Being overweight at any point in adulthood increases the chance of an early death, warns a major study.
The risk of dying from heart disease, cancer or other health problems rises among those who are overweight or obese – even temporarily – at any point, experts found.
Scientists examined data from 225,000 people aged 25 to 91, analysing their weight history over a period of time, rather than at a single point.
The researchers said this revealed becoming overweight at any stage could have a detrimental impact on health later.
They found that the more weight someone put on, the greater the risk of early death. The study by Harvard School of Public Health and Boston University also undermines the theory that being heavier can be protective for the elderly.
The scientists assessed people in broad age groups, looking at their heaviest weight over a 16-year period and then examining their subsequent health. More than 32,500 participants died during the study.
Those who had a peak body mass index (BMI) of 25 to 30 – classed as overweight – had a 6 per cent increased risk of death from any cause within the next 12 years, they found.
Those classed as obese with a BMI between 30 and 35 had a 24 per cent higher risk of dying in the same time frame. The increased chance of death in the next dozen years was 73 per cent for the ‘severely obese’ with a BMI of more than 35.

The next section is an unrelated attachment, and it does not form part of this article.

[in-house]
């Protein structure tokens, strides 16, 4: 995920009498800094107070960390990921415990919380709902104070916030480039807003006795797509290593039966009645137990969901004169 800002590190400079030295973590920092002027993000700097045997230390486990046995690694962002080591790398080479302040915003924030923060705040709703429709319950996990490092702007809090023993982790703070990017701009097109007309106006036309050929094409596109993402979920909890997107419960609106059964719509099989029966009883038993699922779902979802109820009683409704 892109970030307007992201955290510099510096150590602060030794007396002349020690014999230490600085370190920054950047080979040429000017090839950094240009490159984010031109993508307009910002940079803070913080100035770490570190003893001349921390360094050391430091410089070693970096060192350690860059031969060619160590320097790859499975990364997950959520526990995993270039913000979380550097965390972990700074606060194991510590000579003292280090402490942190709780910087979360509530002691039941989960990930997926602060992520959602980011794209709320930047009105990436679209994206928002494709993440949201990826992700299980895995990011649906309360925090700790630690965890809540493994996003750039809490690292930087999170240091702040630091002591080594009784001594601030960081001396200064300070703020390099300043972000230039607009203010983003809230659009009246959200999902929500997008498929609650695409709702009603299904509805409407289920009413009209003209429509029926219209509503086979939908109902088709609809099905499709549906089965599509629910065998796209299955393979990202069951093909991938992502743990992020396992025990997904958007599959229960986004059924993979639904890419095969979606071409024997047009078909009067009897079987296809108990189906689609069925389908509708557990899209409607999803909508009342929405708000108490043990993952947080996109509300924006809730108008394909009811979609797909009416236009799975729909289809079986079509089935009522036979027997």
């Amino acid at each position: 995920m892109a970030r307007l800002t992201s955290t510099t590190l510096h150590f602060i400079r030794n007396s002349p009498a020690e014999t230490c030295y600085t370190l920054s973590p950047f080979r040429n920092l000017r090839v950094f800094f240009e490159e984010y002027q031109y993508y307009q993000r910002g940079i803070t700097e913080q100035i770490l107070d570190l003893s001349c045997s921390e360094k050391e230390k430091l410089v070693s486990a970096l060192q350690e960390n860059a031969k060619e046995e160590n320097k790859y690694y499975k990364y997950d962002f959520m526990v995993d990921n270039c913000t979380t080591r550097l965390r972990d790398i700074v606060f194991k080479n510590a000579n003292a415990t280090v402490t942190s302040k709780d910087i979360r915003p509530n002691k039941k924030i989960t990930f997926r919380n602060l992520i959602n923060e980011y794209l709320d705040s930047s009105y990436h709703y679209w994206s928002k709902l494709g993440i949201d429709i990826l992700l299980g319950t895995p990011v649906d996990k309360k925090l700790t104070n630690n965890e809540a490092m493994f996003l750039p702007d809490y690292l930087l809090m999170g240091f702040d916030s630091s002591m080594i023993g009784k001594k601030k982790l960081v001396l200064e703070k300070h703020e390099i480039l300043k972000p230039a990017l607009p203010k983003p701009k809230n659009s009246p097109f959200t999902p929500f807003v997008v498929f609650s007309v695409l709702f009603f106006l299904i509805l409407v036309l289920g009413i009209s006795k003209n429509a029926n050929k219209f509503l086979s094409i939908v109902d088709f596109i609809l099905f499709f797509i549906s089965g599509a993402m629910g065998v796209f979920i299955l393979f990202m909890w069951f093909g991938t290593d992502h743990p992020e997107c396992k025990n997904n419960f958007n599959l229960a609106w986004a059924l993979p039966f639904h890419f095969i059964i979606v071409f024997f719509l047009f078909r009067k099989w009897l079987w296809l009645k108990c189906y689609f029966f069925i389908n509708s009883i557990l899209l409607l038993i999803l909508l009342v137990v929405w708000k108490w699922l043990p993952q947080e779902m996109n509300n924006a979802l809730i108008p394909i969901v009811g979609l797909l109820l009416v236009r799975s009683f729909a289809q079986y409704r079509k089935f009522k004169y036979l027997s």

In the journal Annals of Internal Medicine, the researchers wrote: ‘The strongest association was observed for cardiovascular disease mortality.’ Among the overweight group, the increased risk of cardiovascular disease death was 21 per cent, soaring to 174 per cent for the severely obese.
The higher risk of dying from cancer varied from 1 per cent to 28 per cent, depending on weight. Senior study author Andrew Stokes, of Boston University, said: ‘Having a history of being overweight or obese is linked to an increased risk for death from any cause.’
Last week, data from NHS Digital showed in England 58 per cent of women and 68 per cent of men are overweight or obese. These are the second highest rates in Europe after Hungary.
The same report revealed a quarter of adults take less than 30 minutes of exercise each week. Official advice is at least 150 minutes to prevent obesity, heart disease and dementia.